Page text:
Living in a box, living in an ISO Container box

Back at the Sun Microsystems JavaOne 2009 conference last year I first heard about the archive.org Internet Archive idea.

Back at the Sun Microsystems JavaOne 2009 conference last year I first heard about the archive.org Internet Archive idea. Fellow journos and I nestled into a back room deep in the Moscone Center’s underbelly to hear of plans to capture every page on the web and store it in an ISO container filled with 60 of the company’s Sun Fire X4500 Open Storage Systems.

The concept here is as follows: while we might have the Book of Kells, the Domesday Book and (ah-hem) the Encyclopaedia Britannica to refer back to for some idea of what the last 2000 years has entailed, modern history runs the risk of being lost as it is increasingly chronicled on ephemeral websites that by their very nature change constantly.

Out of interest I asked the project’s manager whether they keep ALL the content that’s out there including the ‘fruity’ pages featuring ‘artistic pictures’ and (god forbid) the bad stuff – and yes they do.

In a similar vein, today sees news of IBM doing something rather similar.

Big Blue is working with the British Library on a project that will preserve and analyse terabytes of information on the web before it is lost forever. A new analytics software project, called IBM BigSheets, will help extract, annotate and visually analyse meaty chunks of web data via a browser.

IBM cites recent research estimating that the average life expectancy of a website is just 44 – 75 days and that every six months, ten percent of web pages on the UK domain are lost.

Essentially this story is about a) retaining web data but also b) unlocking the embedded information on the web. This itself seems like a good idea as the web doesn’t really have an “index” so to speak. Search engines do a damn fine job, but these can be influenced.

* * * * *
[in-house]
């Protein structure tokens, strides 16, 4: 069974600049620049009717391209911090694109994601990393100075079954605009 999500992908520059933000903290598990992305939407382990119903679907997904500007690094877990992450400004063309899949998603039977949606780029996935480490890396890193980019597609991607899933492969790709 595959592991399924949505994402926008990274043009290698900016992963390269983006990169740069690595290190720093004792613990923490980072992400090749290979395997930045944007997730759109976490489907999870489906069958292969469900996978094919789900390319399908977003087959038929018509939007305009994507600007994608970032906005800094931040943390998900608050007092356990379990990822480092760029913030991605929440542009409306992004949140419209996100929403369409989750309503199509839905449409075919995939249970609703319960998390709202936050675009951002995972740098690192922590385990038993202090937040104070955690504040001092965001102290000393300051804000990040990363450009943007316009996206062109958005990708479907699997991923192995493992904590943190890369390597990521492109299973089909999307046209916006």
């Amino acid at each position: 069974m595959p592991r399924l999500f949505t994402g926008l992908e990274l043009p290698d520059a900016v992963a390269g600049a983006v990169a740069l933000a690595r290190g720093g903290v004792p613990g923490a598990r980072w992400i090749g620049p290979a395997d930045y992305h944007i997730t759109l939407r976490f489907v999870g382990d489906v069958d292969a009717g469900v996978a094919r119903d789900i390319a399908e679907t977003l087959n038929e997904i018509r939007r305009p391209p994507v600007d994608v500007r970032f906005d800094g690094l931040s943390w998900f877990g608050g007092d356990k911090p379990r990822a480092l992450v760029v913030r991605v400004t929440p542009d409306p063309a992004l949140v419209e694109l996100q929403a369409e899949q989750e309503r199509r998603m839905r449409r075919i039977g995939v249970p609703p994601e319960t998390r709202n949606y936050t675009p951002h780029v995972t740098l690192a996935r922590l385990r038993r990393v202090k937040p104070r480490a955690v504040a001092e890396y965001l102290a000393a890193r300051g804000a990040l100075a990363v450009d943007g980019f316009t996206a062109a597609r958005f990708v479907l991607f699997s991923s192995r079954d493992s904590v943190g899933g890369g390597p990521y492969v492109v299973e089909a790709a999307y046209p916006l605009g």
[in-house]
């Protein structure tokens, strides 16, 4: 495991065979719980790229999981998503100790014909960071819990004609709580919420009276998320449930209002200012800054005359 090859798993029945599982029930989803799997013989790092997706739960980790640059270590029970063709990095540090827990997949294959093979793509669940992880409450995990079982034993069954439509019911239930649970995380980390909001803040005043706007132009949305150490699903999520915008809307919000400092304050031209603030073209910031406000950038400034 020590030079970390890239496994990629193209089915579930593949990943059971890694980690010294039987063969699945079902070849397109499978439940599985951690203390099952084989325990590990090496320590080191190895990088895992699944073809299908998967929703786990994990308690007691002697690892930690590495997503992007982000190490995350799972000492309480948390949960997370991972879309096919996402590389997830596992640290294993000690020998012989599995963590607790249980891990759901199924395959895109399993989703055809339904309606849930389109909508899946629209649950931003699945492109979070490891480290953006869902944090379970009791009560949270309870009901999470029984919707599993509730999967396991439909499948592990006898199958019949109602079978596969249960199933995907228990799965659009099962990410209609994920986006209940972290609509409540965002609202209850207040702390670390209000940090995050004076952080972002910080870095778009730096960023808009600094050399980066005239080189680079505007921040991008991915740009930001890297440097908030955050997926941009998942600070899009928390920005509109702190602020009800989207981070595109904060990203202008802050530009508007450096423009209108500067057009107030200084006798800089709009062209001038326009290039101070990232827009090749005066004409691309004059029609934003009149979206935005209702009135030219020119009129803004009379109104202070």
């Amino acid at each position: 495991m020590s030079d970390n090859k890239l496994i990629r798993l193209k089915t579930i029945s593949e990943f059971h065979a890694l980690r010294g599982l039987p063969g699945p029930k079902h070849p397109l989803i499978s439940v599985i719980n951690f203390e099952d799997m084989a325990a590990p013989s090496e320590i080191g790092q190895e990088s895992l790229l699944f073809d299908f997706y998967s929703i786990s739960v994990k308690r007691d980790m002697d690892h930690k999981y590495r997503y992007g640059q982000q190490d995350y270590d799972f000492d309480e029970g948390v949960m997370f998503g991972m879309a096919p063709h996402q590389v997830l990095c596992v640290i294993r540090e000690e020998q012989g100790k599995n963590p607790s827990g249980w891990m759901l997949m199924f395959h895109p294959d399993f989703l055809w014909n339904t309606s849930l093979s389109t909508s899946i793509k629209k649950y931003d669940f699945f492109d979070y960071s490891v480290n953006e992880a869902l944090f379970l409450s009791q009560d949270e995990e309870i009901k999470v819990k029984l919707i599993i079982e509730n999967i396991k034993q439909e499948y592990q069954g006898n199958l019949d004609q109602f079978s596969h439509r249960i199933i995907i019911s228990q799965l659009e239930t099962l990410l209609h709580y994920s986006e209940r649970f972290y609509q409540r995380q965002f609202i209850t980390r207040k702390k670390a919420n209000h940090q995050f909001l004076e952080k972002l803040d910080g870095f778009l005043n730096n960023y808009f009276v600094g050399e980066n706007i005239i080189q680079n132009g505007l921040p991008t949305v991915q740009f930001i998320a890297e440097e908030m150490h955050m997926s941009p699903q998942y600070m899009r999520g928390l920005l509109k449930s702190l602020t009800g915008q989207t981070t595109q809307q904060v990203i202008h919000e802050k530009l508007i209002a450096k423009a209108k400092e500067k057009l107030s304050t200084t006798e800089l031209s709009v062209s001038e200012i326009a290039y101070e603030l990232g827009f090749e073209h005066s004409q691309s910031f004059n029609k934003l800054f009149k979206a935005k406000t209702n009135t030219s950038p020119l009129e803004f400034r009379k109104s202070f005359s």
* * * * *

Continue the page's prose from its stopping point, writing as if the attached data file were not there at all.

Along with the 150 million maps, manuscripts, musical scores, newspapers and magazines that it must archive every year, the British Library has been already been archiving selected web pages from the UK domain since 2004. It is hoped that BigSheets will allow library goers to access decades of archived web pages in the future.

IBM says that this year, the amount of digital information is expected to reach 988 exabytes, which is the equivalent to a stack of books from the Sun to Pluto and back. Within this volume of data -- both structured and unstructured – there is a constant need to search and that is what the company is aiming to achieve.

The company says that, “By building on top of the Apache Hadoop framework, IBM BigSheets is able to process large amounts of data quickly and efficiently. IBM BigSheets is a new technology prototype. BigSheets is an extension of the mashup paradigm that integrates gigabytes, terabytes, or petabytes of unstructured data from web-based repositories; collects a wide range of unstructured web data stemming from user-defined seed URLs; extracts and enriches that data using an unstructured information management architecture; and lets the user explore and visualize this data in specific, user-defined contexts.”

So whether it’s Sun or IBM doing this kind of thing, it is pretty interesting stuff. I suppose it’s worth trying to remain technologically agnostic if you are engaging in this kind of project so that you ensure open standards are adhered to. Microsoft has done some work with the British Library also, but apparently took a rather more propriety approach. What could be worse than preserving cherished information forever and then future generations come to it but find they don’t have the key to open the box?

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